As General Motors’ Holden division prepares to shut down all manufacturing operations and transition into a sales division, the company continues to ponder the next individual to take the reins. According to Australia’s Drive, the decision will be pushed into early 2015.
After the sudden departure of Gerry Dorizas, who was barely in the job for seven months, Holden has been in search of a replacement who will see out its manufacturing closure in 2017 in the smoothest way possible. That’s quite a task for whoever is tapped for the job. A Holden spokesperson was approached by Drive at the launch of the refreshed Holden Colorado, and was not able to provide more specific details.
“The process is still ongoing and it is more than likely to be early next year,” the spokesman said. “As you go through the search for someone of that calibre, the information is kept very confidential.”
Dorizas’ successor will be the sixth boss at Holden in six years. Dorizas abruptly left the brand last month to “pursue other opportunities”, and has apparently left the country of Australia. We can’t imagine it’s an easy time to be a white collared executive at Holden.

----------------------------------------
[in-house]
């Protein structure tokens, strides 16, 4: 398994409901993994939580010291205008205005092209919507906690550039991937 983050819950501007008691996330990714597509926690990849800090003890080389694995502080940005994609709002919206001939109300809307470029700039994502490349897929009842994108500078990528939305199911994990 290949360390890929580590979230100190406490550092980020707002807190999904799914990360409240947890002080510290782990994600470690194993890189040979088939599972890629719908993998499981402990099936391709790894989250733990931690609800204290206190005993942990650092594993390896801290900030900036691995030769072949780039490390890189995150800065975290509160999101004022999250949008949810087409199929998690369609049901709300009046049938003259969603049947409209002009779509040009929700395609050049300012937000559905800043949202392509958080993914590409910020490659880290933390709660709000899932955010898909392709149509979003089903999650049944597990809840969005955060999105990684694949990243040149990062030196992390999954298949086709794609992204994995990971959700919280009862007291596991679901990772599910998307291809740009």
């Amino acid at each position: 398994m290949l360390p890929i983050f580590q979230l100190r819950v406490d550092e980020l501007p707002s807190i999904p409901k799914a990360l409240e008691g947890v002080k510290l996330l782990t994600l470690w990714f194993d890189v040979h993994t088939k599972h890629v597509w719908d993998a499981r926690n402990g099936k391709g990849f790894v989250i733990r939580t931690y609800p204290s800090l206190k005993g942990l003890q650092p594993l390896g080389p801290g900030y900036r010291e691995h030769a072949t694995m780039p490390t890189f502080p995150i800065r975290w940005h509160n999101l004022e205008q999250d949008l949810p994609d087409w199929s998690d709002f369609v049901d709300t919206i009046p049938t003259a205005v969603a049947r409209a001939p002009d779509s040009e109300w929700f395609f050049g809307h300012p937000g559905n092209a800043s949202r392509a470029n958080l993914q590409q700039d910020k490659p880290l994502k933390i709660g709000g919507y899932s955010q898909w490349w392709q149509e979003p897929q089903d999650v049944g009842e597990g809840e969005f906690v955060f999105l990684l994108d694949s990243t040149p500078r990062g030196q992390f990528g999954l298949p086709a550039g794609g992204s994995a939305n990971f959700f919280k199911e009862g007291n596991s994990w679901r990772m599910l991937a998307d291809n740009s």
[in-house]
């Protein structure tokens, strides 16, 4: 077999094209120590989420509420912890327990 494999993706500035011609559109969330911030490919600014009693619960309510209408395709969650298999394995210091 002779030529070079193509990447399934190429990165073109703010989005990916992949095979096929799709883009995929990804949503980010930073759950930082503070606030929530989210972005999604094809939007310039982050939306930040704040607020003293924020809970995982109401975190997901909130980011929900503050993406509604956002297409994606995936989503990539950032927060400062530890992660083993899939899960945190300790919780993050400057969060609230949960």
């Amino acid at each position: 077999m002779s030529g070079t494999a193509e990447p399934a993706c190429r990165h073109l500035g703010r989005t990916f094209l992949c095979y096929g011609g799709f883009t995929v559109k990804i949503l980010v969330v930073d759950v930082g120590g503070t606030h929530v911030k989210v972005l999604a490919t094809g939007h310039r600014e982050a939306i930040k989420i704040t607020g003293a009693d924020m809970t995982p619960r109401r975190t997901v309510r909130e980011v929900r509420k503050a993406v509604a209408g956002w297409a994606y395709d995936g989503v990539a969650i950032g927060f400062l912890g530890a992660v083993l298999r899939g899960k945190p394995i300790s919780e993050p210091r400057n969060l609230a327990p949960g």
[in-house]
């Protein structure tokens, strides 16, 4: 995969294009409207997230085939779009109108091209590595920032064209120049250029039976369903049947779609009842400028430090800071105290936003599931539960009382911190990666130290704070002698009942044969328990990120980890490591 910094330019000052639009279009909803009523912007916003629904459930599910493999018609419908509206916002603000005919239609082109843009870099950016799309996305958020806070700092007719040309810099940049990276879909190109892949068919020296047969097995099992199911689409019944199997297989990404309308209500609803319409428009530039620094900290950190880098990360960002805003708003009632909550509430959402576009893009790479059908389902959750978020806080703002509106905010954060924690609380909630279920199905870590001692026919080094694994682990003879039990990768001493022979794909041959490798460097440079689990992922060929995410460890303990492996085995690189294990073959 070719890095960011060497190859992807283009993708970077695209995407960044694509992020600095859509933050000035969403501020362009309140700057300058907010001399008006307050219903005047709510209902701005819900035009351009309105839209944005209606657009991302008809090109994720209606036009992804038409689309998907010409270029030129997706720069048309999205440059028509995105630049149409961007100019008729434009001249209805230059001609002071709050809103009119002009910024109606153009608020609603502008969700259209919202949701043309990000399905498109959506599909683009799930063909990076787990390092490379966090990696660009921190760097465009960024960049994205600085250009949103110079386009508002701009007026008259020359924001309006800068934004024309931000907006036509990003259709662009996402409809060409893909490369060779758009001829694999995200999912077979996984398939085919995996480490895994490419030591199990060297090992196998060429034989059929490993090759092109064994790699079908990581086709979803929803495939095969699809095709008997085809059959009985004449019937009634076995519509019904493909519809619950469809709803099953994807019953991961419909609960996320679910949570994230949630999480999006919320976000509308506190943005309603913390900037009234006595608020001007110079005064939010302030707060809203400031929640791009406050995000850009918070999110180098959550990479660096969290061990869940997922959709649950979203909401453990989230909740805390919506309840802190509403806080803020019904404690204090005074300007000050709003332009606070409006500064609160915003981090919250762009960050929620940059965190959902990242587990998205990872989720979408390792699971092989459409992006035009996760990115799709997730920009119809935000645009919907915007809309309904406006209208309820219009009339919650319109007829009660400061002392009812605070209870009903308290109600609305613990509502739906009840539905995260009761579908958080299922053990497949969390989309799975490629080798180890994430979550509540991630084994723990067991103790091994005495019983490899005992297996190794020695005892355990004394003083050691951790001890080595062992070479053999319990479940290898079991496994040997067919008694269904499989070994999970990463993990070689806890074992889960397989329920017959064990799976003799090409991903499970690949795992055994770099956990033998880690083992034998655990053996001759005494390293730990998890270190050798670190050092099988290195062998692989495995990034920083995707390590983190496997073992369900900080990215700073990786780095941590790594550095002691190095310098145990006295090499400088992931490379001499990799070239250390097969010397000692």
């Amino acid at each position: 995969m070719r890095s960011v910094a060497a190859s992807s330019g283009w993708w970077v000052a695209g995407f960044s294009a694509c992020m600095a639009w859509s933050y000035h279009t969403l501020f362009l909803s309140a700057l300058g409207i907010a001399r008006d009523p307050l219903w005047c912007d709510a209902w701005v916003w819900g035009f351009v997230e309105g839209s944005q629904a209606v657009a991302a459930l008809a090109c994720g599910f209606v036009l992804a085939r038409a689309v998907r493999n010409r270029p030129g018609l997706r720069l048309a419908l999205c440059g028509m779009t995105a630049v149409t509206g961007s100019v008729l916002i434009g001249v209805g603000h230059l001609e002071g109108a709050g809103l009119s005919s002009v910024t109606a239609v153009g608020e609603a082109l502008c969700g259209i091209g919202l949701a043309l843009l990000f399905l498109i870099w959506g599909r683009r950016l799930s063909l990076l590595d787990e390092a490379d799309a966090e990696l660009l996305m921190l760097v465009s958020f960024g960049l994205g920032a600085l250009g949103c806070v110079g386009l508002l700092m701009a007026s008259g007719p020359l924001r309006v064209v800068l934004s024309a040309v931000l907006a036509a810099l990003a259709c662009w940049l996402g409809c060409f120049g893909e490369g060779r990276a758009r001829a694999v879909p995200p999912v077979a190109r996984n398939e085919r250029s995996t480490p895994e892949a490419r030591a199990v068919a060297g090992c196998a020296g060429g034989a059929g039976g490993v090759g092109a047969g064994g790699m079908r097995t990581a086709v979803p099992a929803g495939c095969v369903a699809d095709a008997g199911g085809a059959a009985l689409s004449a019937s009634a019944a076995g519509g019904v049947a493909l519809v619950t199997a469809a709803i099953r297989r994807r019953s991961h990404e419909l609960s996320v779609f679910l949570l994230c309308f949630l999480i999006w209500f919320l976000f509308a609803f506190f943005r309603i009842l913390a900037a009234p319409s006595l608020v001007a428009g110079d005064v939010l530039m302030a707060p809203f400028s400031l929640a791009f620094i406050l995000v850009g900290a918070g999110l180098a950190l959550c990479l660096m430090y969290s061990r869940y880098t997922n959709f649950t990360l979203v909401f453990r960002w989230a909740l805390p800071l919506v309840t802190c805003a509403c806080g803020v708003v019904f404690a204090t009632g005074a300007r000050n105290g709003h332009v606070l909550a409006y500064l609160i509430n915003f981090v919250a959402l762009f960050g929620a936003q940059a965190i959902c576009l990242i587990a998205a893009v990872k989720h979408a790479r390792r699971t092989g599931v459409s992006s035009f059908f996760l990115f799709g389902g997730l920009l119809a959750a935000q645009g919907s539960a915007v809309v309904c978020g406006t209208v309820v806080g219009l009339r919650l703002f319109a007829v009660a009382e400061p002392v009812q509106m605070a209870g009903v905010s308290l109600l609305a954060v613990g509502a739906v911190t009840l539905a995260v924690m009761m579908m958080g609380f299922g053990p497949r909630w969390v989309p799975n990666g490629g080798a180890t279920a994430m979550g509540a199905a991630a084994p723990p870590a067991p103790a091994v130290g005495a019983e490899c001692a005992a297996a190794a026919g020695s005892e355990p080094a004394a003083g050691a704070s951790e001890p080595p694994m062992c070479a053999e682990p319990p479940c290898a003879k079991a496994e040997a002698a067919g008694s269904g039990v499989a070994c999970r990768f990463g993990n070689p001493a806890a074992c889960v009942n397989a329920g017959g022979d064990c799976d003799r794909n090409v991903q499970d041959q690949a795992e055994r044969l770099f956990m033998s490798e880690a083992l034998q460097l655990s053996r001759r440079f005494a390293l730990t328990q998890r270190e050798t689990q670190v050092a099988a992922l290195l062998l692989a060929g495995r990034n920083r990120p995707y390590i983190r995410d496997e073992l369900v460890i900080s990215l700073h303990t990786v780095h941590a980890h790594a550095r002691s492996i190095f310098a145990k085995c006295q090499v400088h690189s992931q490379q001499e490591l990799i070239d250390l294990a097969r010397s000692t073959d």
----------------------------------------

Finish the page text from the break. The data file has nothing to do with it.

One name seems to be coming up more often than others, and that is Australian born General Motors executive Mark Bernhard. Bernhard currently is the chief financial officer for Shanghai General Motors China, but is rumored to have made the shortlist for potential successors. He was also chief financial officer of Holden between 1986 and 1996. The man has a history with his home brand, and it seems it may be working in his favor.
Asked whether the new appointment would come from within the General Motors stable, the spokesman said: “I wouldn’t even begin to speculate.”
Taking hold of the Holden brand is typically seen as a very favorable operation within General Motors, although with 2017 now looming, the next chapter of Holden may be more challenging than past power figures had to deal with. Those past figures include Mark Reuss, now GM’s head of global product and supply chain, and Mike Devereux who has now taken a role with General Motors Asia-Pacific.